Sometimes, history is made when we least expect it.
For audiences of a certain generation, The Goldbergs (not to be confused with the present sitcom of the same name), was worth the wait every week for a new episode. But for younger generations, the ground breaking series and it’s creator/star, Gertrude Berg is an unknown.
As a younger viewer who was decades away from being born when the series was originally on the air, I appreciate this documentary. Gertrude Berg was a woman ahead of her time. Without her, we would not have the modern sitcom as we know it to be today. She was also upfront about the antisemitism that existed back then, which is a topic that 70 years later, is still sadly relevant.
Art has one of two roles when it comes to reflecting the reality of the world we live in: it either reflects an ideal world which more often than not, is impossible to reach. Or, it reflects the reality of the normal person going about their business.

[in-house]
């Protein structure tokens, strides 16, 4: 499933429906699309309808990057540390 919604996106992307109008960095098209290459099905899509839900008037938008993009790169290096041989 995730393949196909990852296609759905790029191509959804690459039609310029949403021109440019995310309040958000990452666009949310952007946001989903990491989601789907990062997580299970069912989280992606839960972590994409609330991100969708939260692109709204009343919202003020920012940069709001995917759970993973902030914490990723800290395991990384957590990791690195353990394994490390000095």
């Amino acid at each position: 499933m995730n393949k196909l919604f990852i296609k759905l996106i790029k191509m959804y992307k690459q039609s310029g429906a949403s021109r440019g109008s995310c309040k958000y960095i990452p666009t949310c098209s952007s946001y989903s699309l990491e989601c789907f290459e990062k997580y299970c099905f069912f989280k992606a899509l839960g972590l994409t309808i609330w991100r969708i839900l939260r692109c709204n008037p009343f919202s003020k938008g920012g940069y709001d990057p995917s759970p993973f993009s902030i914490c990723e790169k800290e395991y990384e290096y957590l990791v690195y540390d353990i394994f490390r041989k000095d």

It should be no surprise that for most of history, men have controlled everything, including art. But in the world of television, change is finally coming.
She starts off the book with nods to the unappreciated female OG’s of television (Gertrude Berg and Lucille Ball) and then moves forward to acknowledge the groundbreaking 1990s shows Murphy Brown (led by Diane English) and Roseanne (Roseanne Barr). She then talks about how modern female showrunners and producers are changing the portrayal of women on television. The list of women profiled in the book includes uber-successful producer Shonda Rhimes and actress/comedian Amy Schumer.
I really loved this book. Not only is it well written, but it speaks to the woman who is looking for the courage to follow her own path, even if it means diverging from the tried and true. I also appreciated the shout-out to Gertrude Berg whose name is unknown to most modern television audiences (unless that is, you are above a certain age), but with her trail-blazing path, the television industry would not be what it is today.